Rambert Dance Company (RDC) has gathered an incredibly eclectic repertoire from 1966-2002 from many important choreographers, including Norman Morrice, Glen Tetley, Christopher Bruce, Robert North, Richard Alston and Merce Cunningham. Inspired by Ballet Russes, Marie Rambert was always keen on continuing to modernise her company through collaboration and experimentation, a vision which each artistic director has closely considered when inviting in new and established choreographers to the company over the years. Their famous repertoire varies in subject matter, dance styles, music and physical setting which I will discuss from a range of works in their history: Pierrot Lunaire (1967), Embrace Tiger and Return to Mountain (ETRTM) (1968), That is the Show (1971), Ghost Dances (1981), Lonely Town, Lonely Street (LTLS) (1981), Death and the Maiden (D&TM) (1984), Soda Lake (1986), Rooster (1994), Swansong (1995) and Beach Birds (2000).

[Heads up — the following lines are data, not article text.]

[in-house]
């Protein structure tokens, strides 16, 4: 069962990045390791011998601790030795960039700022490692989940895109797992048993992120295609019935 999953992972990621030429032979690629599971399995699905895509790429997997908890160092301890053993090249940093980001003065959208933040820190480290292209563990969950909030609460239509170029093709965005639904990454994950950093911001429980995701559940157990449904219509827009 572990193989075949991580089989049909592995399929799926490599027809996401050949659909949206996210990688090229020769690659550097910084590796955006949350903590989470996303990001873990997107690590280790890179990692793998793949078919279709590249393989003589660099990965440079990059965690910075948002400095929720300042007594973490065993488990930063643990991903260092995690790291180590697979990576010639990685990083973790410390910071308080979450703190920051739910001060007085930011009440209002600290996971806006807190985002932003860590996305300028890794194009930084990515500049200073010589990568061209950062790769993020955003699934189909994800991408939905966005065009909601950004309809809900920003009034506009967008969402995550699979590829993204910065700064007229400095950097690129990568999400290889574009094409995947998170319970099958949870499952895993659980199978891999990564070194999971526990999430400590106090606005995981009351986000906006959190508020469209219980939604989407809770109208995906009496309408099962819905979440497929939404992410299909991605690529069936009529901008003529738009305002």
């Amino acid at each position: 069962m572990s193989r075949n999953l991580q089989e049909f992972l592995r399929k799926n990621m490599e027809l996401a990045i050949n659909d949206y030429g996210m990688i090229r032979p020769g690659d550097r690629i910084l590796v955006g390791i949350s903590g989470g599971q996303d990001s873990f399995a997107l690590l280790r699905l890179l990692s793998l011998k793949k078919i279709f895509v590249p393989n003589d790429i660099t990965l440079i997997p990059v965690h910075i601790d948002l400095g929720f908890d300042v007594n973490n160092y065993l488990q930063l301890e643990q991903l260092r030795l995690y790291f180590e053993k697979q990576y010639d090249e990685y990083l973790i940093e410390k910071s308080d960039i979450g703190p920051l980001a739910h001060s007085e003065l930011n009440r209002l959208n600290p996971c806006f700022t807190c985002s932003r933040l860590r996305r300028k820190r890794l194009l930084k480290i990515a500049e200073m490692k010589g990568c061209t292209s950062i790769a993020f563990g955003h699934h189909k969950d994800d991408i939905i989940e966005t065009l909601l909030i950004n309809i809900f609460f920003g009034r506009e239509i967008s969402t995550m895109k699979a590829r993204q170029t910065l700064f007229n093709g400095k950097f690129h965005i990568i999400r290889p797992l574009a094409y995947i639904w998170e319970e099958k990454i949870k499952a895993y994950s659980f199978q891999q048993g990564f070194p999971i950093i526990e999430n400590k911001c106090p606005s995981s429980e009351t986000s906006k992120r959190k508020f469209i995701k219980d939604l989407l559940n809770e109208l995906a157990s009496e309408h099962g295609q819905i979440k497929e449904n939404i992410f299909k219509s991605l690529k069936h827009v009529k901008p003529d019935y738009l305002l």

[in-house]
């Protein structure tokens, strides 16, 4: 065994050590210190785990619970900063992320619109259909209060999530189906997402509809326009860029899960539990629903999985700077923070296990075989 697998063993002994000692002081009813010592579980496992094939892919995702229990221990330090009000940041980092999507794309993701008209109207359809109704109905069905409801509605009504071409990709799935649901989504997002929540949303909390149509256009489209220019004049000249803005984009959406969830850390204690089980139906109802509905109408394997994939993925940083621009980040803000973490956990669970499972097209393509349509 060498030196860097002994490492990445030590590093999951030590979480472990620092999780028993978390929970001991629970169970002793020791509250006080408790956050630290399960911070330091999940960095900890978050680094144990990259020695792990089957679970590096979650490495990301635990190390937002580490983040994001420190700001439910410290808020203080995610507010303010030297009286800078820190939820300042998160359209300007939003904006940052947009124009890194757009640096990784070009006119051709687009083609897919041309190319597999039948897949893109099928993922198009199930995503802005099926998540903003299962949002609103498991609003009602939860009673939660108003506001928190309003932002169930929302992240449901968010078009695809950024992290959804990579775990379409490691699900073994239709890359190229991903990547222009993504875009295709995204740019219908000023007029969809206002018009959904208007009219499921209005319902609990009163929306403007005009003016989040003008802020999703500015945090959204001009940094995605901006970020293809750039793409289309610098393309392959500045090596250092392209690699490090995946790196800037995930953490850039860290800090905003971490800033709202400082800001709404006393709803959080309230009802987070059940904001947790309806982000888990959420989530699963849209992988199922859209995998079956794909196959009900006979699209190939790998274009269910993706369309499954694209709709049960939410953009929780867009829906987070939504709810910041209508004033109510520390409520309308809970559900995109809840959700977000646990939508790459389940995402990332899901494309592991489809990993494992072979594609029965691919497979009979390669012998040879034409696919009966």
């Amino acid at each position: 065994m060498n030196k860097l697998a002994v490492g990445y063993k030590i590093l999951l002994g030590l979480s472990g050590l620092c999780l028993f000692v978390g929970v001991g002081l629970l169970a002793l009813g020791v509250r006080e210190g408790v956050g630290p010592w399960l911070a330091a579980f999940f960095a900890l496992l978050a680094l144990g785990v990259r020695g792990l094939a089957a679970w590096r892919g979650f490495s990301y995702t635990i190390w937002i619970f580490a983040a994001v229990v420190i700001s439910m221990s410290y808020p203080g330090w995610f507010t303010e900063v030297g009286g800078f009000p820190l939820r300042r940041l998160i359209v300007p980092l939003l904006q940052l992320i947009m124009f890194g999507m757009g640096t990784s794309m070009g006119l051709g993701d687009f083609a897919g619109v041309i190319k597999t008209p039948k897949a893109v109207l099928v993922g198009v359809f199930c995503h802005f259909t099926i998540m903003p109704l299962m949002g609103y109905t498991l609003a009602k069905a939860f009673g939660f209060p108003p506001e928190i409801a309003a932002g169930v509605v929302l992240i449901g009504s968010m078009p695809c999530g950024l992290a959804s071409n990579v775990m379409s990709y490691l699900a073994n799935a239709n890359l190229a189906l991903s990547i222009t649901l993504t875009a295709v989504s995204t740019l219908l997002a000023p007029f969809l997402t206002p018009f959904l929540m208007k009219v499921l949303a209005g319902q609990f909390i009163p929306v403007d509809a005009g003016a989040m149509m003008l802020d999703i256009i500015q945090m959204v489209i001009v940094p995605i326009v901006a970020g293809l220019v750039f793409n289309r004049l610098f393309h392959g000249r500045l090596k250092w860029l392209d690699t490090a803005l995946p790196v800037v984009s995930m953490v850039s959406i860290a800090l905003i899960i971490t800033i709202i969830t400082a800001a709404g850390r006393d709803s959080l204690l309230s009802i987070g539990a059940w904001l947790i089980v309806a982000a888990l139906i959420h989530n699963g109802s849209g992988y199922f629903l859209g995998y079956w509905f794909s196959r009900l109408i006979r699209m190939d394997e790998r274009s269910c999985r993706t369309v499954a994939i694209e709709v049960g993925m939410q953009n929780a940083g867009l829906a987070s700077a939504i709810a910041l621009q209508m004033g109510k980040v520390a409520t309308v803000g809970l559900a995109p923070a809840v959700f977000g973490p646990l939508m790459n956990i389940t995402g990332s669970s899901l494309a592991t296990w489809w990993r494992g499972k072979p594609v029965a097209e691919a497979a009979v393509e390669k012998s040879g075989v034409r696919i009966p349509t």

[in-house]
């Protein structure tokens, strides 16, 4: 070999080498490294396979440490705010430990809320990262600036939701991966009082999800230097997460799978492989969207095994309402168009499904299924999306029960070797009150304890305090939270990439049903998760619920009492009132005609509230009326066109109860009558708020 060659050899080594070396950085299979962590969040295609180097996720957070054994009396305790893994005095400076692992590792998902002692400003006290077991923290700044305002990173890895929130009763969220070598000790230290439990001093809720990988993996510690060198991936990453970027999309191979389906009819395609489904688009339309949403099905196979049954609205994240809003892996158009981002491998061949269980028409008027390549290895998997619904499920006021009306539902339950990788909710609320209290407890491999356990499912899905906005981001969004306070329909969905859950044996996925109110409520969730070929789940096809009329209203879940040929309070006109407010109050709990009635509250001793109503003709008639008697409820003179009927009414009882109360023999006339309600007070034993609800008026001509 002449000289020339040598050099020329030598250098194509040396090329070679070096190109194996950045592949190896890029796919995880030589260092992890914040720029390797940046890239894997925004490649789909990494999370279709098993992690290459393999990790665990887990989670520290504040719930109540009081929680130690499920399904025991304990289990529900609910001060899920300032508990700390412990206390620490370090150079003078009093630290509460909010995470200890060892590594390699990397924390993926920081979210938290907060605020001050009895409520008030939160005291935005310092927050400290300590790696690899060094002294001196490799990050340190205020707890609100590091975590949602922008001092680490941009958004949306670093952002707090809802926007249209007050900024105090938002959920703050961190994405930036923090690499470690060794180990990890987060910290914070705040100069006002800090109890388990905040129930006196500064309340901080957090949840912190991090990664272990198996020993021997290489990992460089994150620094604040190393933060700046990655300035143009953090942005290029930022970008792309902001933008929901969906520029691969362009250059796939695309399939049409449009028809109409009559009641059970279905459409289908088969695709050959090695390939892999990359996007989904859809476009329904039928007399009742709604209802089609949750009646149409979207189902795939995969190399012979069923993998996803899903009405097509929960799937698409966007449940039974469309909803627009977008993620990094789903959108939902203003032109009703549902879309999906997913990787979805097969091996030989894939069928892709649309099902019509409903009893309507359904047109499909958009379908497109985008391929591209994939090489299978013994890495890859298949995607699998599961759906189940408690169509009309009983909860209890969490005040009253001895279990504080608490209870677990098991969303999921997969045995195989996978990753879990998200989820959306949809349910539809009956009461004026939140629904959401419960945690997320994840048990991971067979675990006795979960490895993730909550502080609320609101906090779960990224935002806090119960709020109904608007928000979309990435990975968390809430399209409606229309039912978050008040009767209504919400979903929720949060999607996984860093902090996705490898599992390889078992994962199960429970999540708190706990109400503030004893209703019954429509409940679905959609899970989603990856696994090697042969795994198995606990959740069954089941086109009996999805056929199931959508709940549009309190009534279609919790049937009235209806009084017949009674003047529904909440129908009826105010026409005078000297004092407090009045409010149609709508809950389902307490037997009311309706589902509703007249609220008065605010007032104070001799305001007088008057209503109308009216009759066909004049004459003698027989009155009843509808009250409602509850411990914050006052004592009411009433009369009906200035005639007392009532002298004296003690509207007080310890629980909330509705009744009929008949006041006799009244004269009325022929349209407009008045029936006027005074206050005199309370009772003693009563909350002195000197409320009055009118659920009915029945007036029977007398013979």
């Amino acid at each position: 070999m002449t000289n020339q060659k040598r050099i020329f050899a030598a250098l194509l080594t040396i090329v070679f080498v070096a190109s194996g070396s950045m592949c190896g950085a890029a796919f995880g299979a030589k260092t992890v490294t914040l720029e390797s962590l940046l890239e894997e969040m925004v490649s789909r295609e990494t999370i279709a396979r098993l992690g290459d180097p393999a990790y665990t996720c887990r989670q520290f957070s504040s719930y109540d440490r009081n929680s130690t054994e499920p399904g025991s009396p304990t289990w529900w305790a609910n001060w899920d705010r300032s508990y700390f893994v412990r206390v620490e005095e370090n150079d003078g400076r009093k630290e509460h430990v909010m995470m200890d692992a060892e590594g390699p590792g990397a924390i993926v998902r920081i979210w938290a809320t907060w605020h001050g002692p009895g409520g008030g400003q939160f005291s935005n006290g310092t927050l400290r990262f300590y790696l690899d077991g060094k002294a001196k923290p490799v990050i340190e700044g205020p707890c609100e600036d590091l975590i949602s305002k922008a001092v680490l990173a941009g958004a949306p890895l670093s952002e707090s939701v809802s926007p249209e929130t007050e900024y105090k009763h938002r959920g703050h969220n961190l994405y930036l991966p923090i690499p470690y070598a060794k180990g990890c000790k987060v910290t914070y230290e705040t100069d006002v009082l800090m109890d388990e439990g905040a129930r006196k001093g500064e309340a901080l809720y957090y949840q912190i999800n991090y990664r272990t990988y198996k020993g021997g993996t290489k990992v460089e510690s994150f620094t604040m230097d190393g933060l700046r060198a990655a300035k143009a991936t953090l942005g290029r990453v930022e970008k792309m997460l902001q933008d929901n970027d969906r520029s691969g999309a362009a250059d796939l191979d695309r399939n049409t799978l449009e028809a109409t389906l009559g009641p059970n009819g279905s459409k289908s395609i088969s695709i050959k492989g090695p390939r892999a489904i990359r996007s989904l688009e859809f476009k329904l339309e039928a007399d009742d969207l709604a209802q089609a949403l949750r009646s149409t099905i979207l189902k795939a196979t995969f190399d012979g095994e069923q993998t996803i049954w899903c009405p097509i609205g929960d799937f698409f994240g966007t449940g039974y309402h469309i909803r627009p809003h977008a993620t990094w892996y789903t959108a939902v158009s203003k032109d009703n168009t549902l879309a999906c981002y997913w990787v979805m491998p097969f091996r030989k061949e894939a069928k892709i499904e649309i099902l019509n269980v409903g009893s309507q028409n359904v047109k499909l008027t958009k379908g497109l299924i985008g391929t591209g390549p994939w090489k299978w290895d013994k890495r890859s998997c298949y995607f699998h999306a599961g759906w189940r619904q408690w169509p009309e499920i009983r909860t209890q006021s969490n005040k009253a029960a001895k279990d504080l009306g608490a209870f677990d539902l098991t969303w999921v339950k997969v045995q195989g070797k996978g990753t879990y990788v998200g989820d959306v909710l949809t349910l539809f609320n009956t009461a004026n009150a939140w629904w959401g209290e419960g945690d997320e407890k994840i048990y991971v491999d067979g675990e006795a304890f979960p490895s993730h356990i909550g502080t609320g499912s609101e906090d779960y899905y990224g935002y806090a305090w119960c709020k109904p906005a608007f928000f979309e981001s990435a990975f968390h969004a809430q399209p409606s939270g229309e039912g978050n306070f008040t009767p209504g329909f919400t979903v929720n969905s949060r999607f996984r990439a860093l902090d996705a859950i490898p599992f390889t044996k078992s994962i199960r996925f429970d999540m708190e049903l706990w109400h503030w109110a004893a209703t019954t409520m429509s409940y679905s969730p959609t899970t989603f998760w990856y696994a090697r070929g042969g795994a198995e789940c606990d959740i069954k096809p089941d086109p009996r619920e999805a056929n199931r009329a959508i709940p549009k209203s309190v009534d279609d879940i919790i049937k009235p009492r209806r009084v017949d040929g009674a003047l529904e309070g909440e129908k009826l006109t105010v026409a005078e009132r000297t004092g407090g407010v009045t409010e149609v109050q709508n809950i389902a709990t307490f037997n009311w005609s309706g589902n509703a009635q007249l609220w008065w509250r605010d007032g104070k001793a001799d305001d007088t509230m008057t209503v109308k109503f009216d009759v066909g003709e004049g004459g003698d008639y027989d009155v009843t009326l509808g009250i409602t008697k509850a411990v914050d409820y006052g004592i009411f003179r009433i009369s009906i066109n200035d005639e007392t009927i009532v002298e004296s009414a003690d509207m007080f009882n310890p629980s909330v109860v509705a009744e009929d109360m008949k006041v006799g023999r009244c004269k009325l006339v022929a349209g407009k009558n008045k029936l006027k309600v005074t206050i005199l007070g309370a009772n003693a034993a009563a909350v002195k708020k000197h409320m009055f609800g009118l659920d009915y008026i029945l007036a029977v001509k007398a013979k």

RDC’s repertoire benefits from its many different choreographers who have worked with them over time, delivering the core ballet and modern principles whilst also introducing varied dance styles along the way. Tetley’s ETRTM challenged audiences in 1968 with its use of t’ai chi exercises as a base for its movement vocabulary, something which was not so common in the western world at the time. Tetley took the principles of the 17th movement of t’ai chi: the deep squat and lunge positions to transfer weight, the soft, sweeping parallel arm gestures, the sense of calm and use of breath and the distinct hand gestures. This can be seen in canon by the ensemble of dancers who stand CSL as they smoothly drop down into a deep second plie facing the back, sweeping their arms overhead, before transitioning their weight to the right leg to switch and face the audience in a deep second plie, cupping their hands in front of their faces to create a yin and yang symbol. The way this phrase blends into the ballet and modern vocabulary is a credit to Tetley’s ability to seamlessly blend styles. Robert North also blends his vocabulary, with his ‘Aint No Sunshine’ solo from LTLS demonstrating key characteristics of ballet, Graham and jazz, which was popular at the time. The soloist performs a jazz pirouette, with his legs in a parallel retire position and his arms in jazz first against his chest which he jumps out of facing DSR, landing on the left leg with the right leg extended towards the DSR corner. His torso is contracted with an angular, expressive reach of the arms towards the corner as the weight of his hips pulls him in the opposite direction. He falls out of the Graham-esque suspension to perform an intricate jump where the left leg ronde de jambe in the air as his torso continues the spin, opening his chest in a balletic manner. This allows his piece to be expressive, technically challenging and entertaining by combining these three very different professional styles. Bruce’s Swansong incorporates tap dance as the guards shuffle, step and pick-up in a variation of orders and speeds to portray a conversation between them and the victim as they interrogate him. Whereas both Alston and Cunningham display more post-modern movements for movement sake principles in Soda Lake and Beach Birds, focusing on creating lines and shapes with the body, fragmenting ballet and modern positions so that the upper and lower bodies are separate, and adding challenge for the dancers and audiences through quick changes in facings, directions and speed. The abstract choice of movement provides Rambert audiences with a very different vision of what dance is and what it can be, which contrasts to the more traditional styles previously used.